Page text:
I hate dentists. A lot. In fact, I despise them and think they should be wiped from the face of the earth.
They cause people (read: me) great pain and to date, have not done any good (as far as I can see). They must be the sickest professional people on the planet. I believe they may actually be sociopaths, no better than serial killers, really, except they have better channelled their mental illnesses.
This is why I haven’t been to a dentist in, oh, about four years.
Because I hate them. And fear them. A lot.
I revert to being a 7-year-old in a dentist chair. I am honestly terrified of the dentist. Always poking and prying and asking embarassing questions like "do you floss every day?" It makes me uncomfortable.
I’ve had a lot of bad experiences with dentists. Bloody, painful, horrifying experiences that I won’t go into for the weak of heart. And I’m told that I have good teeth. I feel bad for people who don’t.
The dentist in Korea is fairly inexpensive. I used to go to the dentist in Canada regularly when I had insurance (and because my moms FORCED me to), but I just couldn’t afford it after I wasn’t insured. The dentists in Korea are pretty reasonable (or so I had been told) and do a reasonable job (information also from outside sources). I decided to finally go and get a cleaning and a check-up. I reasoned that the stereotype about British teeth must be founded in some truth, so I figure it is better to get things looked at now, rather than after I get to London.
Why is it that every time I have my body poked, prodded, or x-rayed in this country I learn something about myself that someone should have told me about years ago?
There were some things about the Korean denstist that were fun. The hygenist was very pleasant and spoke English. She didn’t ask me about flossing and she was very kind. When they take the x-rays, the result is presented to you on a computer screen that is attached to your chair. And they have this wee camera that they put in your mouth and take pictures of your bad teeth to show you on the computer screen. FUN!
That’s the end of the fun part.
Apparently, I should have gone to a dentist before. At least a Korean dentist earlier. Because they were able to tell me things that my Canadian dentist never told me – like that almost all my teeth are cracked.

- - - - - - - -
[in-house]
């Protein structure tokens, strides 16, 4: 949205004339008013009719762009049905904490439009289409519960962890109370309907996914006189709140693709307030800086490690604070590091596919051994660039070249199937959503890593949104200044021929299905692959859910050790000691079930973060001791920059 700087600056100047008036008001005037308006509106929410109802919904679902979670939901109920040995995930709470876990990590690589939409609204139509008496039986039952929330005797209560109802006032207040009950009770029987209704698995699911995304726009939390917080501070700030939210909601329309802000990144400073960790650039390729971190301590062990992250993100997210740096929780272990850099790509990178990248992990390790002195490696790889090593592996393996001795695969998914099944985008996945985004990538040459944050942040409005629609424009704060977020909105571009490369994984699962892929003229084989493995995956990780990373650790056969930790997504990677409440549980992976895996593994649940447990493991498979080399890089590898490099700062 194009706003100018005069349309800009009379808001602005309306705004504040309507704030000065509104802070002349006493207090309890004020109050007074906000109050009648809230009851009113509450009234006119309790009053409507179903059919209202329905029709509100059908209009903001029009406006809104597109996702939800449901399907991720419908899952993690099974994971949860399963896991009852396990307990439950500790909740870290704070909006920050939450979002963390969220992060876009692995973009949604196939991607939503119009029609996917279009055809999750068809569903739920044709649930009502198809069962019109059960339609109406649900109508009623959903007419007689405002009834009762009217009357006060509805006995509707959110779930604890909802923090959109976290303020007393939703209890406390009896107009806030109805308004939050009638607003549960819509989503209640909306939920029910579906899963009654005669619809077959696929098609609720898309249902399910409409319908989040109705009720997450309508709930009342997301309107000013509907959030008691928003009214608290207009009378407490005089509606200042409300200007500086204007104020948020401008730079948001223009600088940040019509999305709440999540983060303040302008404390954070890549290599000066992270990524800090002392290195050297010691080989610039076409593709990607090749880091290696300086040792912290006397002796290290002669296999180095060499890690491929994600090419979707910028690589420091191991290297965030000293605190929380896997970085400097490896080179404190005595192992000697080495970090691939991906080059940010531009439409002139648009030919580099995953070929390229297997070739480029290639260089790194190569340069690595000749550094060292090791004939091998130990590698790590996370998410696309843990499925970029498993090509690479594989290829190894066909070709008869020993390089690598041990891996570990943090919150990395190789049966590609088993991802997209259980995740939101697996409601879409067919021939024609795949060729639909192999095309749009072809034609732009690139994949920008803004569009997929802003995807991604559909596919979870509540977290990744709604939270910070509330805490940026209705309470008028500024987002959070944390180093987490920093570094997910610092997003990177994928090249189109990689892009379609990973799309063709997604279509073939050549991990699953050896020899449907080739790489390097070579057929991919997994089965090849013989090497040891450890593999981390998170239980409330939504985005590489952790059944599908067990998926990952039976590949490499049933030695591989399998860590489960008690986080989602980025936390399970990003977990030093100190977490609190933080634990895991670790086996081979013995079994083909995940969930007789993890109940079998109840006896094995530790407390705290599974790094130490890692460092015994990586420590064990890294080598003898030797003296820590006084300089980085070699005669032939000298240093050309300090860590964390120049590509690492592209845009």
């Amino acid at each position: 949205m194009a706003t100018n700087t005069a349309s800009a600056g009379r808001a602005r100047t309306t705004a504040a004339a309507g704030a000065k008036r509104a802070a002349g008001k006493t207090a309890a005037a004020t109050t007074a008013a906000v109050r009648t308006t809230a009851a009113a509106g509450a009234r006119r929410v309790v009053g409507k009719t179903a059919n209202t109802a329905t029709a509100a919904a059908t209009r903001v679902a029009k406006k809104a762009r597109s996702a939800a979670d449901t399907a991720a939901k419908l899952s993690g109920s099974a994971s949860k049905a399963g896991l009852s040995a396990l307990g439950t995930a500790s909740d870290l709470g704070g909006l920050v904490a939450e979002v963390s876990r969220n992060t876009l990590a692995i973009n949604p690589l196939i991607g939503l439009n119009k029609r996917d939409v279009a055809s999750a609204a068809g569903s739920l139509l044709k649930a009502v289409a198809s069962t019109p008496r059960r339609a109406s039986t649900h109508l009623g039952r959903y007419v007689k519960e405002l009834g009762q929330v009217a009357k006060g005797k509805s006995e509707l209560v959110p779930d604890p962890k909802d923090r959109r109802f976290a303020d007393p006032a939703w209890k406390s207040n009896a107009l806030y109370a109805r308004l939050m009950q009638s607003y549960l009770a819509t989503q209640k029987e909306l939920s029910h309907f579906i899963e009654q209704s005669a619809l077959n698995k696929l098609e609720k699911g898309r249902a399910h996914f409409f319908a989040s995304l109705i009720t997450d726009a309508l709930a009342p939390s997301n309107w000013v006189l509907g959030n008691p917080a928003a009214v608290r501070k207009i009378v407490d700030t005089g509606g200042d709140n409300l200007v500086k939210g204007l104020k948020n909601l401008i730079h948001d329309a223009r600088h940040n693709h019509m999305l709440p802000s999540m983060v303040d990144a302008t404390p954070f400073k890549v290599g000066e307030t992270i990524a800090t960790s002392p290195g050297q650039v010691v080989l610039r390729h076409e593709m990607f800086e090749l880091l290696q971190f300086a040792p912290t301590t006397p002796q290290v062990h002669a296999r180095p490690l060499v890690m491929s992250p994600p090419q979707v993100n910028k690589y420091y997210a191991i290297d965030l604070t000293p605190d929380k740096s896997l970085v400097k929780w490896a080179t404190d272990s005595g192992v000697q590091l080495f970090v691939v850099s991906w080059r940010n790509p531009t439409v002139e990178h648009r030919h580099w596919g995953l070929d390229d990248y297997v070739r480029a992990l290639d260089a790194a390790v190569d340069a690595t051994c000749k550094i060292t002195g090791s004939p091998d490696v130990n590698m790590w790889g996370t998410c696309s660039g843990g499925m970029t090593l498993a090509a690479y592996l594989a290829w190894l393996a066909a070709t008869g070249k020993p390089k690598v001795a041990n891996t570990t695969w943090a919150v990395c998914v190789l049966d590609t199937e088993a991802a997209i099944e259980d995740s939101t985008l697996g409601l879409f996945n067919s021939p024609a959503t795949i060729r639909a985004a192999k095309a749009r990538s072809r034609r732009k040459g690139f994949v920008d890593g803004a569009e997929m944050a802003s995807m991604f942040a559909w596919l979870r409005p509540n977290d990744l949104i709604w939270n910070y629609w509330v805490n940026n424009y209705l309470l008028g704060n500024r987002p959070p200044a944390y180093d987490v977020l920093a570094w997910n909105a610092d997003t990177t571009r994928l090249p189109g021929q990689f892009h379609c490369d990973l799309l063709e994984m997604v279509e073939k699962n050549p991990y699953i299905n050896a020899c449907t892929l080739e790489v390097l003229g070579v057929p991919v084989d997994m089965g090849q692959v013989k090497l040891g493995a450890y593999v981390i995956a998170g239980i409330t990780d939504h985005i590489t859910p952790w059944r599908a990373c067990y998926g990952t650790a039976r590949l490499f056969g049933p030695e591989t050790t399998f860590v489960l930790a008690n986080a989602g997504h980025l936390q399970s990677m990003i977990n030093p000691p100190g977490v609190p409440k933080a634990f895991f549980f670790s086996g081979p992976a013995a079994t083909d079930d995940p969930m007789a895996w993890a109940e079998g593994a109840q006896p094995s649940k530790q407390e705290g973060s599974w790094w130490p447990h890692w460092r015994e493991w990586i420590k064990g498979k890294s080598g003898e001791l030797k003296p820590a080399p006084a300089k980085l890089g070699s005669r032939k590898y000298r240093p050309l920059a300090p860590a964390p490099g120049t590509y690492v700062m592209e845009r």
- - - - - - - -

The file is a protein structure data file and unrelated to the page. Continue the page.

You know what I don’t like the sound of? That last sentence.
The assistant asked me what kind of food I liked. I told her that I eat Korean food, but that I do drink a lot of coffee (I left beer out of it – beer is good for your teeth so I didn’t feel it necessary to admit to that). She ammended her question and asked, "Do you like hard food?"
I couldn’t think of any "hard" food that I like, and told her so. That’s when she told me that all my teeth are cracked. Yikes! Although I have been thinking about it and I do clentch my jaw a lot – when I’m mad, scared, or worried. Which is a lot. She figures that is what has done me in. Why didn’t anyone see this before?
I have two molars that are so decayed under old fillings that they need to be drilled out completely and capped. I have two others that need fillings. Aurgh!
I went today to start the work. It was no better or worse than back home, but it is cheaper. Much cheaper. I’m happy that things are getting cleaned up and fixed, but I’m not happy that it is still costing a LOT of money and it means that I can’t go to Japan.
If they can zap my eyes with a laser and restore my sight, why can’t they do the same for my teeth?
Also, the assistant told me that I brush my teeth "like a small child". No shite. That’s when I learned how to brush them. No one has told me to brush differently.
I’m going to stop complaining now and cry about the freezing coming out. I hope Stef feels like listening to *that* for the rest of the night.